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Collagen is a group of naturally occurring proteins. In nature, it is found exclusively in animals, especially in the flesh and connective tissues of mammals.[1] It is the main component of connective tissue, and is the most abundant protein in mammals,[2] making up about 25% to 35% of the whole-body protein content. Collagen, in the form of elongated fibrils, is mostly found in fibrous tissues such as tendon, ligament and skin, and is also abundant in cornea, cartilage, bone, blood vessels, the gut, and intervertebral disc.

In muscle tissue it serves as a major component of endomysium. Collagen constitutes 1% to 2% of muscle tissue, and accounts for 6% of the weight of strong, tendinous muscles.[3] Gelatin, which is used in food and industry, is collagen that has been irreversibly hydrolyzed.


History and background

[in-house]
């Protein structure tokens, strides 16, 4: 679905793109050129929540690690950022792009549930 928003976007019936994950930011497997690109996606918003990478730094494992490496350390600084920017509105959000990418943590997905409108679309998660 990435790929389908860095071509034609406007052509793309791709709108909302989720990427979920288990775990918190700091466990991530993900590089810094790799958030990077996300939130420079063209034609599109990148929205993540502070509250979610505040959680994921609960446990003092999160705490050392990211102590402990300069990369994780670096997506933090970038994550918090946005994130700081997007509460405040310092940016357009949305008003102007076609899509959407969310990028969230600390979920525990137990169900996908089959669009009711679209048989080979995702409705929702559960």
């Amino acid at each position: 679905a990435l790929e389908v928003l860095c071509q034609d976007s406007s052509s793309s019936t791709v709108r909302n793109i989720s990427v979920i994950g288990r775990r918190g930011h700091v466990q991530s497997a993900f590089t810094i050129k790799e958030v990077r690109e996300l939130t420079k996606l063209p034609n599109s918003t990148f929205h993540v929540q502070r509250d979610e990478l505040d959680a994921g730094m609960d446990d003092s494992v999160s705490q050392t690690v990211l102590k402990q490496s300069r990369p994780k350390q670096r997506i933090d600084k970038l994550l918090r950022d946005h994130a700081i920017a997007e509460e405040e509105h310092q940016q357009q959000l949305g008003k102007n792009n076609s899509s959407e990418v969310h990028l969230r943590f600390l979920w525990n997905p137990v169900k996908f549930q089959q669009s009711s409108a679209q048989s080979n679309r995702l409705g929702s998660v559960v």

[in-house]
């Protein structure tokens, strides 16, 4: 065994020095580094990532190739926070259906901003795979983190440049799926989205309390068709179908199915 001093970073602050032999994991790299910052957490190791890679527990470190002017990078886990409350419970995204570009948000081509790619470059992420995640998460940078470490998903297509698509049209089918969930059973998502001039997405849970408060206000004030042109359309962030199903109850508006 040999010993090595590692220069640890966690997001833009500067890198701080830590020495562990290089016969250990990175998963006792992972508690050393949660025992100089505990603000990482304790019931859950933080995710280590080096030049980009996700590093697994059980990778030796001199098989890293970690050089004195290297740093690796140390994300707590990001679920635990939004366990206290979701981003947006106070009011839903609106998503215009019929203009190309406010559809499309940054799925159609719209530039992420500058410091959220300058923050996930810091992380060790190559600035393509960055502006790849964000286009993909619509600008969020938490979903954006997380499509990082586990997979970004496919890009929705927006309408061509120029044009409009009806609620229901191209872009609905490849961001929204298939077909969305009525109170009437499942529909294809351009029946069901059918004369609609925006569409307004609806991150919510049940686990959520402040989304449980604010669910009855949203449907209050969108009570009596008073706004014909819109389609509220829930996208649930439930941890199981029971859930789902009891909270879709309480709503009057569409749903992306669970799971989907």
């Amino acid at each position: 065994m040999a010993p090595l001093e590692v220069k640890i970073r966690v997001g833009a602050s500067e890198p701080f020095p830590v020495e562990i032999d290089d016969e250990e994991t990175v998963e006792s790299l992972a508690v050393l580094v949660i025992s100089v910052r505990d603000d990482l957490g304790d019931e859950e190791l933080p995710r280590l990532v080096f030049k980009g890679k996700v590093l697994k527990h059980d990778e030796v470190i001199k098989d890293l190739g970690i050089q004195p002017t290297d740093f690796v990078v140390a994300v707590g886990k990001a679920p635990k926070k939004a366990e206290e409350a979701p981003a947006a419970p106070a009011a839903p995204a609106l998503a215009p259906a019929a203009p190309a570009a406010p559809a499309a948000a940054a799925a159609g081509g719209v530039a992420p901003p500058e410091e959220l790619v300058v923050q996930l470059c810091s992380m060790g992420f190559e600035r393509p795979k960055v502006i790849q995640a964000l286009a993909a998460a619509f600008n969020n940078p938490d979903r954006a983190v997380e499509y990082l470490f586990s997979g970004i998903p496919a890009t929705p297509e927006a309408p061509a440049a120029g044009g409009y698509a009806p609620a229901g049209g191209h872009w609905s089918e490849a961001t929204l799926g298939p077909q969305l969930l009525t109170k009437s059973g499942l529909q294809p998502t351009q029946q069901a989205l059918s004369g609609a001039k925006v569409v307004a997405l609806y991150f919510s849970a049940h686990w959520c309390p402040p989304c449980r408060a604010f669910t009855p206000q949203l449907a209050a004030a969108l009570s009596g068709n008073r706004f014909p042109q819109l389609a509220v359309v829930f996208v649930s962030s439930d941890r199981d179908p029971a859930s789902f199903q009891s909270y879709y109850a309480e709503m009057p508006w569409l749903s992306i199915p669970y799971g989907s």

The molecular and packing structures of collagen have eluded scientists over decades of research. The first evidence that it possesses a regular structure at the molecular level was presented in the mid-1930s.[4][5] Since that time many prominent scholars, including Nobel laureates Crick, Pauling, Rich and Yonath and others including Brodsky, Berman, and Ramachandran, concentrated on the conformation of the collagen monomer. Several competing models, although correctly dealing with the conformation of each individual peptide chain, gave way to the triple-helical "Madras" model which provided an essentially correct model of the molecule's quaternary structure[6][7][8] although this model still required some refinement.[9][10][11][12] The packing structure of collagen has not been defined to the same degree outside of the fibrillar collagen types, although it has been long known to be hexagonal ...or quasi-hexagonal.[13][14][15] As with its monomeric structure, several conflicting models alleged that either the packing arrangement of collagen molecules is 'sheet-like' or microfibrillar.[16][17] The microfibrillar structure of collagen fibrils in tendon, cornea and cartilage has been directly imaged by electron microscopy.[18][19][20] In 2006, it was confirmed that the microfibrillar structure of adult tendon as described by Fraser, Miller, Wess (amongst others) was closest to the observed structure, although it over-simplified the topological progression of neighboring collagen molecules and hence did not predict the correct conformation of the discontinuous D-periodic pentameric arrangement termed simply: the microfibril.[21]

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